(For those who are familiar with Ben ‘Yahtzee’ Croshaw: Read the following bit in his voice and it’ll make a lot more sense. Thanks – Ed.)
Hearing that Yahtzee makes games is like finding out that Godzilla likes to dabble in architecture. You’d think that being one of the most gleefully sadistic reviewers in the business would cause him to shy away from the production end of things and stick to the easier and safer practice of administering verbal sodomy to anyone foolish enough to allow their game to fall into his hands. The Escapist already buys him videogames and then pays him money to play them and make little videos about how much they suck. I’m not sure what he hopes to accomplish by making a game using stone-age graphics and then giving it away for free. The only thing he’s doing is giving his future prey some rhetorical ammunition. The next time he accuses Peter Molyneux of defecating in a box and putting it on the shelf in EB Games, Peter will be able to respond by pointing out that at least his game had more than 256 colors.
Croshaw’s “latest” effort – not that I’m aware of what his previous efforts might be – is Art of Theft, a sort of stealth / RPG / platformer / oldschool / puzzler / adventure game… thing, centered around taking things without asking. If it sounds like I don’t know what genre to put it in it’s because I have no flaming idea in the world what genre to put it in, a problem that Yahtzee himself apparently suffered from when he wrote the damn thing.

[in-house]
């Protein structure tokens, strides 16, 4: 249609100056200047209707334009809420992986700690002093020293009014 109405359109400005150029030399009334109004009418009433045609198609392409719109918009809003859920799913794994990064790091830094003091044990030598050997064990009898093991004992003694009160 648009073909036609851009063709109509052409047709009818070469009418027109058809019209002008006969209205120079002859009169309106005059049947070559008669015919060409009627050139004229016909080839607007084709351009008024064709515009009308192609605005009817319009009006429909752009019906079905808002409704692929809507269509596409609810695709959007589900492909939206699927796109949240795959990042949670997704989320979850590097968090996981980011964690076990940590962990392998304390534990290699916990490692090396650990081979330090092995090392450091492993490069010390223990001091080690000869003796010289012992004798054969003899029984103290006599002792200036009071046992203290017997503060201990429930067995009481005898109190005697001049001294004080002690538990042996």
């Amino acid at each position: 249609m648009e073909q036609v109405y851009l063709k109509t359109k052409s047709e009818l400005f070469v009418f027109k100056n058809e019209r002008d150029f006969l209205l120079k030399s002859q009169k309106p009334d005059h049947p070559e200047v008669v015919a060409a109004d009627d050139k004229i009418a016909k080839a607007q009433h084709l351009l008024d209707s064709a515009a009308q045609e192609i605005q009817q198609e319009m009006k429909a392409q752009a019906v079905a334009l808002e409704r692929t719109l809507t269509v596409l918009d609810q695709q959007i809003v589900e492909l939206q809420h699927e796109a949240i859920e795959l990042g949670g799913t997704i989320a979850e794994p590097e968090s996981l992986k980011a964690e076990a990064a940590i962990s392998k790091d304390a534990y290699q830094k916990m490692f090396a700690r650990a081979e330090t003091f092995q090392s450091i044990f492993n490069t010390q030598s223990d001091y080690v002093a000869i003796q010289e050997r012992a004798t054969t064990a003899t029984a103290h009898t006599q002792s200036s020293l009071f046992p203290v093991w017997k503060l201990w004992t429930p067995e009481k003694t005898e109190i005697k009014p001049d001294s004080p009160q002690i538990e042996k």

The game is mission-based. You must sneak around each level while evading guards, picking locks, disabling security cameras, and filling your pockets with the most prized natural resource: Rich People’s Money. You earn points based on how well you performed during the job, and can use those points to “buy” upgrades to your abilities, which seems like a cynical attempt to trick people into thinking they’re playing some sort of character-building RPG. Even more annoying is that it seems to have worked. There is a story here, which unfolds in text and noir-style images at the end of each mission like some sort of 8-bit version of Max Payne.
The game is available for the low price of $0.00 Australian, which I think works out to something like $-20.00 American. You can’t go wrong with a price tag like that, even if the game does have fewer colors than a KKK rally and the pixels are jagged enough to put your eye out. You see, this isn’t just a re-textured version of a successful game. This is something that actually tries to be new and interesting even while looking old and stale. It’s a nice trick if you can pull it off, and even if you can’t you can always go back to making little animations of flying turds to illustrate how awful it is that The Escapist is paying you money to play Super Paper Mario.
Not that I’m jealous or anything.
* Trilby turns out to be the name of a kind of hat in other parts of the world. Not that I would know. In America all we have are baseball caps. Which we all wear backwards. To cover up our mullets.
Project Button Masher
I teach myself music composition by imitating the style of various videogame soundtracks. How did it turn out? Listen for yourself.
A video Let's Play series I collaborated on from 2009 to 2017.
A horrible, railroading, stupid, contrived, and painfully ill-conceived roleplaying campaign. All in good fun.
Batman: Arkham Origins
A breakdown of how this game faltered when the franchise was given to a different studio.
Why Batman Can't Kill
His problem isn't that he's dumb, the problem is that he bends the world he inhabits.